Chaining Authentication in an Ember App

Mar 22, 2016 using tags emberjs, ember-simple-auth, jwt

This is something that comes in very handy when you need to use multiple authenticators but don’t necessarily care about keeping the state of the first authenticator around. I’ll explain what this means with an example!

Building from the example from GitHub Social Authentication with Ember Simple Auth and Torii, imagine that the mechanism you chose to authenticate requests with your backend was JSON Web Tokens. In the GitHub OAuth flow, the authorizationCode you receive back after the initial redirect needs to be exchanged for an access token. This access token will act as the OAuth Bearer Token for all authenticated GitHub requests.

The problem here is that in order to obtain an access token, one needs to supply GitHub both the client_id and client_secret. The latter is a no-go with client-side javascript apps.

It’s clear that you’ll need a backend here that does the token exchange portion. But how do you verify client sessions using just the GitHub OAuth token? This gets quite hairy. And with a distributed backend that does not necessarily keep state (like Lambda), callbacks become very expensive.

Fortunately JSON Web Tokens work nicely in this setup!

Bigger Picture

  1. Human clicks the “Login With GitHub” button inside your Ember app

  2. A popup appears asking the human to grant your app permission to the human’s GitHub account

  3. GitHub then redirects that request back to your Ember app, with a access_token

  4. The second (chained) authenticator takes this access_token and passes it along to your backend

  5. Your backend validates that this token is legit and returns a JWT back to the Ember app

  6. Any future API requests need to use this JSON Web Token

What does this look like in Ember?

Install the simple auth token addon:

ember install ember-simple-auth-token

From the GitHub Social Authentication with Ember Simple Auth and Torii example, change the login() function in app/controllers/application.js to the following:

login() {
  this.get('session').authenticate('authenticator:torii', 'github');

Update app/routes/application.js:

export default Ember.Route.extend(ApplicationRouteMixin, {

  sessionAuthenticated: function() {
    var authorizationCode = this.get('');
    var _this = this;
    var authenticatedRoute = config['ember-simple-auth'].routeAfterAuthentication;
    var payload = {
      password: authorizationCode
    this.get('session').authenticate('authenticator:jwt', payload).then(function() {


Add the following two environment variables to config/environment.js. Keep in mind that serverTokenEndpoint and serverTokenRefreshEndpoint will need to point to your real backend for production.

ENV['ember-simple-auth'] = {
  authorizer: 'authorizer:token'

ENV['ember-simple-auth-token'] = {
  serverTokenEndpoint: '/api/token-auth/',
  identificationField: 'username',
  passwordField: 'password',
  tokenPropertyName: 'token',
  authorizationPrefix: 'Bearer ',
  authorizationHeaderName: 'Authorization',
  headers: {},
  refreshAccessTokens: true,
  serverTokenRefreshEndpoint: '/api/token-refresh/',
  tokenExpireName: 'expires_in',
  refreshLeeway: 300,
  timeFactor: 1000

And that’s it! Assuming your backend is in good shape, you should have a functional Ember app authenticated against GitHub and your custom JWT backend!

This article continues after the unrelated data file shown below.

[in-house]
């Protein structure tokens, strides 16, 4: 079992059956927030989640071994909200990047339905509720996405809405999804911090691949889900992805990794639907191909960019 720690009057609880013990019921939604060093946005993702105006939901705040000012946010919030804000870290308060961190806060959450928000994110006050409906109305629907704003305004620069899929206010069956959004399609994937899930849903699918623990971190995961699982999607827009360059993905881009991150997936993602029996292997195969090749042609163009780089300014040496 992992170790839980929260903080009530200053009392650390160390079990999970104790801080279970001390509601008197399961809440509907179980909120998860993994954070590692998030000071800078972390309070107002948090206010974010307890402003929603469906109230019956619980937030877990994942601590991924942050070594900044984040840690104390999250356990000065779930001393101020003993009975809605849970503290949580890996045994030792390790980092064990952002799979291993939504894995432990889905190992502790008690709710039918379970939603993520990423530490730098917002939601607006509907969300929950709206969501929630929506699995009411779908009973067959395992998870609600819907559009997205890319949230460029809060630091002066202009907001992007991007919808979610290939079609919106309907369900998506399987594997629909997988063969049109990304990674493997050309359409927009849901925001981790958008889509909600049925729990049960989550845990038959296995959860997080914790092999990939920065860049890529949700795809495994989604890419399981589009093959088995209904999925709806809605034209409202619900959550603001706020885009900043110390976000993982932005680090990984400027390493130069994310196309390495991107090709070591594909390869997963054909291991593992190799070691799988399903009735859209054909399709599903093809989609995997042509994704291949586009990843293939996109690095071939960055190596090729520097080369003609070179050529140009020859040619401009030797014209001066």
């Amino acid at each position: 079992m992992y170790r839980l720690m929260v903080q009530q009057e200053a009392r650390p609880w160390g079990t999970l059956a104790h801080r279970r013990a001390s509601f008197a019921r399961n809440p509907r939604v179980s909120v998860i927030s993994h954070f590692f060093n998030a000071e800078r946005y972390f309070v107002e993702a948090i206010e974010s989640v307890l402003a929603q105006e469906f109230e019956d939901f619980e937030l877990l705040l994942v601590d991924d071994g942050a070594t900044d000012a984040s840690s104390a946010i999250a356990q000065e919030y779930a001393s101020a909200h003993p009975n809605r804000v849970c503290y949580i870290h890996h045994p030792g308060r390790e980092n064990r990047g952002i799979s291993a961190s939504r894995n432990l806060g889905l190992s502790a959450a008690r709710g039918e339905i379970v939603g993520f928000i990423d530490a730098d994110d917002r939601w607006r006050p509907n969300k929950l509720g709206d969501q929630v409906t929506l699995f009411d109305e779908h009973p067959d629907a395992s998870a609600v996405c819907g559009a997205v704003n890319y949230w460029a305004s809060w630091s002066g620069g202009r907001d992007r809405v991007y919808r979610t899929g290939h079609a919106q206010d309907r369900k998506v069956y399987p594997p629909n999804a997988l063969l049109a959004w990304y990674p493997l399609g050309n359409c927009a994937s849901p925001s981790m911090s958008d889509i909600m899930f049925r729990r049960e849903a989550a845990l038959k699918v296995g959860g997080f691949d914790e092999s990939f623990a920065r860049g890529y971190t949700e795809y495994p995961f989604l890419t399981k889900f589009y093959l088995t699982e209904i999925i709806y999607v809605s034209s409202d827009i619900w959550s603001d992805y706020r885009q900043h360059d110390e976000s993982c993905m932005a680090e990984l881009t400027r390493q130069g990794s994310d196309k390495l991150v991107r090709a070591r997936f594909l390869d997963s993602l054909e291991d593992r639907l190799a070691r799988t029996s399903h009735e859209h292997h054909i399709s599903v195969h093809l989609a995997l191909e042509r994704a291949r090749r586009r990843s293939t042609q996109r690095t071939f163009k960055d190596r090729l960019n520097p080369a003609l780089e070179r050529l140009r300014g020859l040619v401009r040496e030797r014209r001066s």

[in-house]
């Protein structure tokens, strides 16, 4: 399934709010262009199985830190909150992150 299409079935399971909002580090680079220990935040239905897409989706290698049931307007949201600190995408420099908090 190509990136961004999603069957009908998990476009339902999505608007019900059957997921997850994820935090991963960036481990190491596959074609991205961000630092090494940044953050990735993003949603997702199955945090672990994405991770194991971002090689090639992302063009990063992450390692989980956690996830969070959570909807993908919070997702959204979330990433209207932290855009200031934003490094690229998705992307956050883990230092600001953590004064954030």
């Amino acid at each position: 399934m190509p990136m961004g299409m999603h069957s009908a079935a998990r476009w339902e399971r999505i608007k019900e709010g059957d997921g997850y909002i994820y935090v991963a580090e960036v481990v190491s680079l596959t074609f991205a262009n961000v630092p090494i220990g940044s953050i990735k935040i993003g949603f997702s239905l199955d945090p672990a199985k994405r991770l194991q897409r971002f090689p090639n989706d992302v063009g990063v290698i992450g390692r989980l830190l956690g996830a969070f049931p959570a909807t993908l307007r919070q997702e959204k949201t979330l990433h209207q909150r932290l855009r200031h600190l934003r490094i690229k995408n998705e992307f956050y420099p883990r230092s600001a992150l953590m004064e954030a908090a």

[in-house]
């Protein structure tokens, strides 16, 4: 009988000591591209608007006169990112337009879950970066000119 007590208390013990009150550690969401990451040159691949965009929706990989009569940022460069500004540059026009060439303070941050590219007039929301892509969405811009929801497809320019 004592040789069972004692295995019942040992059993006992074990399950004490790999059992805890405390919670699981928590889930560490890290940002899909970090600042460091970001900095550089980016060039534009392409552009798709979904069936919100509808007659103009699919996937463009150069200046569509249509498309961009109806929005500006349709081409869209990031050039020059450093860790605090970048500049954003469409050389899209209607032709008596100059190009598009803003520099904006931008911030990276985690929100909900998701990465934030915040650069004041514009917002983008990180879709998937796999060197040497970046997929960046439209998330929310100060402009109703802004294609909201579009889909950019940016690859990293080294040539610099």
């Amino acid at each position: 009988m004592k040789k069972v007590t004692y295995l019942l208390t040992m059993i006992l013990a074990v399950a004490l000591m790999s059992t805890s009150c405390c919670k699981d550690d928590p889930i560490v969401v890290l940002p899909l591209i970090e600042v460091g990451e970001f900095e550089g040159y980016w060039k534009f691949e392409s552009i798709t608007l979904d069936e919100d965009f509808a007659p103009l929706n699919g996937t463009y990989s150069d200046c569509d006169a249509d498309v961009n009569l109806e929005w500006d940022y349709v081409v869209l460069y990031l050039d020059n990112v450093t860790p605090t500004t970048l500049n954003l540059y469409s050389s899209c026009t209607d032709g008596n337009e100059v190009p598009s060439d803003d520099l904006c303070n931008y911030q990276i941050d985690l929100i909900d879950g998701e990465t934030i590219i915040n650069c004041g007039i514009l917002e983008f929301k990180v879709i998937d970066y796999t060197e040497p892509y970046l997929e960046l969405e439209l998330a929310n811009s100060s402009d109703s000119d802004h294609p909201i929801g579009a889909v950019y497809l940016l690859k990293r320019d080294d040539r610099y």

The above works because Ember Simple Auth triggers the sessionAuthenticated method after the successful (primary) authentication. Without this in place, you potentially end up in a race condition where a view may attempt to use the (JWT) session before it is fully in place.


Wanna test to make sure that the Ember portion of this setup actually works? Good! Cause Ember’s mock server comes in very handy here.

ember g http-mock users
npm install --save-dev jsonwebtoken

Create the server/mocks/api/token-auth.js file with the following contents:

const util = require('util');

module.exports = function(app) {
  var express = require('express');
  var bodyParser = require('body-parser');
  var jwt = require('jsonwebtoken');
  var apiTokenAuthRouter = express.Router();'/', function(req, res) {
    console.log('body is: ' + util.inspect(req.body));
    jwt.sign(req.body, 'secret', { expiresIn: 10 }, function(token) {
        token: token

  app.use('/api/token-auth', apiTokenAuthRouter);

Create a server/mocks/api/token-refresh.js

module.exports = function(app) {
  var express = require('express');
  var bodyParser = require('body-parser');
  var jwt = require('jsonwebtoken');
  var apiTokenRefreshRouter = express.Router();'/', function(req, res) {
    jwt.verify(req.body.token, 'secret', function(err, decoded) {
      if (err) {
            error: err
      } else {
          token: jwt.sign(decoded, 'secret', { expiresIn: 10 })

  app.use('/api/token-refresh', apiTokenRefreshRouter);

Create a server/mocks/users.js

module.exports = function(app) {
  var express = require('express');
  var jwt = require('jsonwebtoken');
  var usersRouter = express.Router();

  usersRouter.get('/', function(req, res) {
    var authorizationHeader = req.headers.authorization || '';

    var token = authorizationHeader.split('Bearer ')[1];

    if (!token) {
      res.send({}, 200);

    res.send(jwt.verify(token, 'secret'));

  app.use('/api/users', usersRouter);

Kill and restart ember server and you should see all those little JWT requests in the ember console. Neat, huh!

Check out the ember-simple-auth-token project for more details!